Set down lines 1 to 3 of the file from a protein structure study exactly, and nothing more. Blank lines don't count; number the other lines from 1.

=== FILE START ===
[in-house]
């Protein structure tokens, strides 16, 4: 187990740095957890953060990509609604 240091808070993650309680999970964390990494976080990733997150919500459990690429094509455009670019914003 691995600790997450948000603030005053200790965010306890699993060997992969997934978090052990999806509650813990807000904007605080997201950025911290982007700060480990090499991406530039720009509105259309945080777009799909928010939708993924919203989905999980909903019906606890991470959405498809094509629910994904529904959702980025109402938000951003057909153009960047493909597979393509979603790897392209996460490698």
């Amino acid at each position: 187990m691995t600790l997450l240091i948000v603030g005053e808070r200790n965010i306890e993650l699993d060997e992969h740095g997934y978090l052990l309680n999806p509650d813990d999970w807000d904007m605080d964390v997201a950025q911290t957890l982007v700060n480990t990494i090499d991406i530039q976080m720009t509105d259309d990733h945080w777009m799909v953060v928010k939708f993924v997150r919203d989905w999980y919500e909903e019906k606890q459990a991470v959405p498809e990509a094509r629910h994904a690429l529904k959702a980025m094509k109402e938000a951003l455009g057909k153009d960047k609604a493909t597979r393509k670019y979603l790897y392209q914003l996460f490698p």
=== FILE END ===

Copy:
[in-house]
């Protein structure tokens, strides 16, 4: 187990740095957890953060990509609604 240091808070993650309680999970964390990494976080990733997150919500459990690429094509455009670019914003 691995600790997450948000603030005053200790965010306890699993060997992969997934978090052990999806509650813990807000904007605080997201950025911290982007700060480990090499991406530039720009509105259309945080777009799909928010939708993924919203989905999980909903019906606890991470959405498809094509629910994904529904959702980025109402938000951003057909153009960047493909597979393509979603790897392209996460490698």
């Amino acid at each position: 187990m691995t600790l997450l240091i948000v603030g005053e808070r200790n965010i306890e993650l699993d060997e992969h740095g997934y978090l052990l309680n999806p509650d813990d999970w807000d904007m605080d964390v997201a950025q911290t957890l982007v700060n480990t990494i090499d991406i530039q976080m720009t509105d259309d990733h945080w777009m799909v953060v928010k939708f993924v997150r919203d989905w999980y919500e909903e019906k606890q459990a991470v959405p498809e990509a094509r629910h994904a690429l529904k959702a980025m094509k109402e938000a951003l455009g057909k153009d960047k609604a493909t597979r393509k670019y979603l790897y392209q914003l996460f490698p």